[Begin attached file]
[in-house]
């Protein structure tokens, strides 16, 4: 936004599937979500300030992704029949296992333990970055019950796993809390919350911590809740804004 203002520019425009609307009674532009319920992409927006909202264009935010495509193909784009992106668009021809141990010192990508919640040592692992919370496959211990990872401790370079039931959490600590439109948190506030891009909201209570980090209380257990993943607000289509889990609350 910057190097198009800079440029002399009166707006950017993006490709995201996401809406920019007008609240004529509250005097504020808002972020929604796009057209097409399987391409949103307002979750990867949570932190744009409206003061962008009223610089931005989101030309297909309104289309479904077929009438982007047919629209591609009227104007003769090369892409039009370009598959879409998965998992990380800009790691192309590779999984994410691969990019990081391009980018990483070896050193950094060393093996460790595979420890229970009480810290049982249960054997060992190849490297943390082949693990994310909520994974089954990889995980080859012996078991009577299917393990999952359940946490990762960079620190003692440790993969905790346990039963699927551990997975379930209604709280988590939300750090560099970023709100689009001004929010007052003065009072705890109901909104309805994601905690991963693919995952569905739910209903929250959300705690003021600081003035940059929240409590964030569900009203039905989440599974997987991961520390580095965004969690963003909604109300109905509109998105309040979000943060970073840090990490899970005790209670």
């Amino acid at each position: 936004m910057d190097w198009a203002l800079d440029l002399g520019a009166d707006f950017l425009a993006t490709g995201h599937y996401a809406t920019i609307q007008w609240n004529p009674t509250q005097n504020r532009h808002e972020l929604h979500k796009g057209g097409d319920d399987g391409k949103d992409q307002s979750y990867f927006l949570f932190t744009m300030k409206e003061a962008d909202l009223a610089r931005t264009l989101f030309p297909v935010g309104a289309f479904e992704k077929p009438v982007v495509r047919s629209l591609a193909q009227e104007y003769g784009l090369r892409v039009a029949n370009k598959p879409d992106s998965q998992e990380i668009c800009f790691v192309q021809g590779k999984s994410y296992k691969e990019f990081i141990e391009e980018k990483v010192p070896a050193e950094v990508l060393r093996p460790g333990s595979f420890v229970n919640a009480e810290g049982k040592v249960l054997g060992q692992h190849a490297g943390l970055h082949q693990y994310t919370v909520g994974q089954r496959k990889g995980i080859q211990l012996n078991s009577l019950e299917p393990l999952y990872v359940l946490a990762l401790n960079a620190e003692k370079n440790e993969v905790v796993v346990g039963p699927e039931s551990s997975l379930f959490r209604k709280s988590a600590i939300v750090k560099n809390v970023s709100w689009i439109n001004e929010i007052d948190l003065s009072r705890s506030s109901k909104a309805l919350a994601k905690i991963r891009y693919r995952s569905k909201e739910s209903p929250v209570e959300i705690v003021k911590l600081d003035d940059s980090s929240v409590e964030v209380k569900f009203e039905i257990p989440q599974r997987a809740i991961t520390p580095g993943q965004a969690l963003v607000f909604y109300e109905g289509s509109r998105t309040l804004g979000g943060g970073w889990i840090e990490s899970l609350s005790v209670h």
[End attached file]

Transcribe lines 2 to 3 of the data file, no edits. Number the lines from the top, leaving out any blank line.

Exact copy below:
């Protein structure tokens, strides 16, 4: 936004599937979500300030992704029949296992333990970055019950796993809390919350911590809740804004 203002520019425009609307009674532009319920992409927006909202264009935010495509193909784009992106668009021809141990010192990508919640040592692992919370496959211990990872401790370079039931959490600590439109948190506030891009909201209570980090209380257990993943607000289509889990609350 910057190097198009800079440029002399009166707006950017993006490709995201996401809406920019007008609240004529509250005097504020808002972020929604796009057209097409399987391409949103307002979750990867949570932190744009409206003061962008009223610089931005989101030309297909309104289309479904077929009438982007047919629209591609009227104007003769090369892409039009370009598959879409998965998992990380800009790691192309590779999984994410691969990019990081391009980018990483070896050193950094060393093996460790595979420890229970009480810290049982249960054997060992190849490297943390082949693990994310909520994974089954990889995980080859012996078991009577299917393990999952359940946490990762960079620190003692440790993969905790346990039963699927551990997975379930209604709280988590939300750090560099970023709100689009001004929010007052003065009072705890109901909104309805994601905690991963693919995952569905739910209903929250959300705690003021600081003035940059929240409590964030569900009203039905989440599974997987991961520390580095965004969690963003909604109300109905509109998105309040979000943060970073840090990490899970005790209670």
């Amino acid at each position: 936004m910057d190097w198009a203002l800079d440029l002399g520019a009166d707006f950017l425009a993006t490709g995201h599937y996401a809406t920019i609307q007008w609240n004529p009674t509250q005097n504020r532009h808002e972020l929604h979500k796009g057209g097409d319920d399987g391409k949103d992409q307002s979750y990867f927006l949570f932190t744009m300030k409206e003061a962008d909202l009223a610089r931005t264009l989101f030309p297909v935010g309104a289309f479904e992704k077929p009438v982007v495509r047919s629209l591609a193909q009227e104007y003769g784009l090369r892409v039009a029949n370009k598959p879409d992106s998965q998992e990380i668009c800009f790691v192309q021809g590779k999984s994410y296992k691969e990019f990081i141990e391009e980018k990483v010192p070896a050193e950094v990508l060393r093996p460790g333990s595979f420890v229970n919640a009480e810290g049982k040592v249960l054997g060992q692992h190849a490297g943390l970055h082949q693990y994310t919370v909520g994974q089954r496959k990889g995980i080859q211990l012996n078991s009577l019950e299917p393990l999952y990872v359940l946490a990762l401790n960079a620190e003692k370079n440790e993969v905790v796993v346990g039963p699927e039931s551990s997975l379930f959490r209604k709280s988590a600590i939300v750090k560099n809390v970023s709100w689009i439109n001004e929010i007052d948190l003065s009072r705890s506030s109901k909104a309805l919350a994601k905690i991963r891009y693919r995952s569905k909201e739910s209903p929250v209570e959300i705690v003021k911590l600081d003035d940059s980090s929240v409590e964030v209380k569900f009203e039905i257990p989440q599974r997987a809740i991961t520390p580095g993943q965004a969690l963003v607000f909604y109300e109905g289509s509109r998105t309040l804004g979000g943060g970073w889990i840090e990490s899970l609350s005790v209670h």